Starting on Christmas Eve in 1914, only five months after war broke out in Europe, many German and British troops in World War I ceased fighting and sang Christmas carols to each other across the lines. At dawn on Christmas, several unarmed German soldiers came out of their trenches and started to cross no-man’s-land, calling out, “Merry Christmas!” in the British soldiers’ language.
British soldier Private Frederick Heath wrote that the German soldiers said Merry Christmas and,
‘Come out, English soldier; come out here to us.’ For some little time we were cautious, and did not even answer. Officers, fearing treachery, ordered the men to be silent. But up and down our line one heard the men answering that Christmas greeting from the enemy. How could we resist wishing each other a Merry Christmas, even though we might be at each other’s throats immediately afterwards? So we kept up a running conversation with the Germans, all the while our hands ready on our rifles. Blood and peace, enmity and fraternity—war’s most amazing paradox. The night wore on to dawn—a night made easier by songs from the German trenches, the pipings of piccolos and from our broad lines laughter and Christmas carols. Not a shot was fired.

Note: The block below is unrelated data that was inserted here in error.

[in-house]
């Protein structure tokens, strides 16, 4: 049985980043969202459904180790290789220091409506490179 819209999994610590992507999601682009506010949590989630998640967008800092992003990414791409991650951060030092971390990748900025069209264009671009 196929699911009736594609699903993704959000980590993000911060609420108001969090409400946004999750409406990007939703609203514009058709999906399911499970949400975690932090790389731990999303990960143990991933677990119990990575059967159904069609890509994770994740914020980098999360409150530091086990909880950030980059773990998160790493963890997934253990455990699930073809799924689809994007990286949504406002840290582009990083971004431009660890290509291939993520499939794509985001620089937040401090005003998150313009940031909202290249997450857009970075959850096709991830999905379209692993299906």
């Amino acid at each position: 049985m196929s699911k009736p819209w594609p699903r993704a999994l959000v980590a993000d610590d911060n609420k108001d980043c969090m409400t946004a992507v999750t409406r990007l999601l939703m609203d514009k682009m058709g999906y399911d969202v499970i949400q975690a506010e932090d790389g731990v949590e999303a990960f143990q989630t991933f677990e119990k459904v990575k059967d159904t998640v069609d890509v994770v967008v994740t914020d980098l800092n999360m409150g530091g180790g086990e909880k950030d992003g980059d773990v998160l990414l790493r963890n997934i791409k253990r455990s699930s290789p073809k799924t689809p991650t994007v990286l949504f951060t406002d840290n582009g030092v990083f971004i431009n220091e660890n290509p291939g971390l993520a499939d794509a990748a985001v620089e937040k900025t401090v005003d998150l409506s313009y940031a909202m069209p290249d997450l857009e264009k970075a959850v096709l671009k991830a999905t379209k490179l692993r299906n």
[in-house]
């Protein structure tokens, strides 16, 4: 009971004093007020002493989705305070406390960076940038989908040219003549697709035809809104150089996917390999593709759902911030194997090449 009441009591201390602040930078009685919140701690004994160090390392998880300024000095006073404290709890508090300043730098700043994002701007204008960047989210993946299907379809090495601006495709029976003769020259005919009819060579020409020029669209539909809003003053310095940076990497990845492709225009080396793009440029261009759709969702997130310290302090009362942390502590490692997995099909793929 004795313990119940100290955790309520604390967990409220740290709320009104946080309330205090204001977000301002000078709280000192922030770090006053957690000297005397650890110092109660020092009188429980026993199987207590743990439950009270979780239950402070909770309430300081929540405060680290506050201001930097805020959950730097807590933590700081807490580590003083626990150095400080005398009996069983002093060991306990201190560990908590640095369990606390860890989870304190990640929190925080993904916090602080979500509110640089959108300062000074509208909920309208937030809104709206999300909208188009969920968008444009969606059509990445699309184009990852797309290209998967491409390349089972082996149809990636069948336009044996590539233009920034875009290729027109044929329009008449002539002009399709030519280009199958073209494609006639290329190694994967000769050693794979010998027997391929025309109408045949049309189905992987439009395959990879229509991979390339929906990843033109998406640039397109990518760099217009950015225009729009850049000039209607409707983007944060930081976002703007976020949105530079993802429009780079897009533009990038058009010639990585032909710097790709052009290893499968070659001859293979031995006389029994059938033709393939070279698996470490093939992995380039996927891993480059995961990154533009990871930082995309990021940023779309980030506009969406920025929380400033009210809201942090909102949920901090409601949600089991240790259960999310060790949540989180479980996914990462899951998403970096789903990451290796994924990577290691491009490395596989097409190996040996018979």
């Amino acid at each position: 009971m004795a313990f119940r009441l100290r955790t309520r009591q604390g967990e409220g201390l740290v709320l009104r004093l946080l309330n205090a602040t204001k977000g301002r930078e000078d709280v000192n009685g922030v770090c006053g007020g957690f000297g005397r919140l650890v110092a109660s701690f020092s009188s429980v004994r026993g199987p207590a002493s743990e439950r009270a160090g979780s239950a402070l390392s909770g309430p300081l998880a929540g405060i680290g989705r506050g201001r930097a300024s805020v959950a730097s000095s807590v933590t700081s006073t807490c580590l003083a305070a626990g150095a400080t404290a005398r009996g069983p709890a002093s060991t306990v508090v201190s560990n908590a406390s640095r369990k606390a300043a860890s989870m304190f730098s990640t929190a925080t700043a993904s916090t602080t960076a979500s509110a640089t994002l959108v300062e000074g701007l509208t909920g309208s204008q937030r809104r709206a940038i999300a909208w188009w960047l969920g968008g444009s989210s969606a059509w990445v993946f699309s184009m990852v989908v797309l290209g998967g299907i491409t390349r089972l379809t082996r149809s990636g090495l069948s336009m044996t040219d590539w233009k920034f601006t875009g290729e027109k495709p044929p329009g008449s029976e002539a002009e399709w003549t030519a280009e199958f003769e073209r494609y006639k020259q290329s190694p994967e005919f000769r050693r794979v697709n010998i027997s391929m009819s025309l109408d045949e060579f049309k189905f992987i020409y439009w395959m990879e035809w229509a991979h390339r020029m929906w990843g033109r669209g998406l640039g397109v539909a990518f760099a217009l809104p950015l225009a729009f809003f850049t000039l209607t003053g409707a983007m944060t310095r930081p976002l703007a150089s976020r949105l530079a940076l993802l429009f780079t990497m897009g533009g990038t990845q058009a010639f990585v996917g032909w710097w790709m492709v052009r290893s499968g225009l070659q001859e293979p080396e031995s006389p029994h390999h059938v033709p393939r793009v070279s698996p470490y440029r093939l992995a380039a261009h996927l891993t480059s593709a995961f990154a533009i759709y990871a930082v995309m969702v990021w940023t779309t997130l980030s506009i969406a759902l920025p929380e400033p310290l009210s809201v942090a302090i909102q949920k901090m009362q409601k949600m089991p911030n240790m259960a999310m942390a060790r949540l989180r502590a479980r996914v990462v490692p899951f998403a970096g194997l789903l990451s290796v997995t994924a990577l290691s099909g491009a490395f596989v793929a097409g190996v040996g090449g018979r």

Allied soldiers eventually came out of their trenches and met the German soldiers, and the men exchanged presents (such as puddings and cigarettes), sang songs, and played a soccer game. They lit Christmas trees around the trenches and came together for the first time since the war began, giving themselves permission to humanize each other for a brief moment. Some soldiers used the ceasefire to retrieve bodies of fallen combatants.
Men returned to their trenches at dusk, largely keeping the peace until midnight. George Eade, of the Rifles, had become friends with a German who said, “Today we have peace. Tomorrow, you fight for your country, I fight for mine. Good luck.”
The next day, fighting resumed.
Image: WBritain 23088 A Friendly Game 1914 Christmas Truce Soccer Set No. 1 'No Man's Land Soccer Match'.
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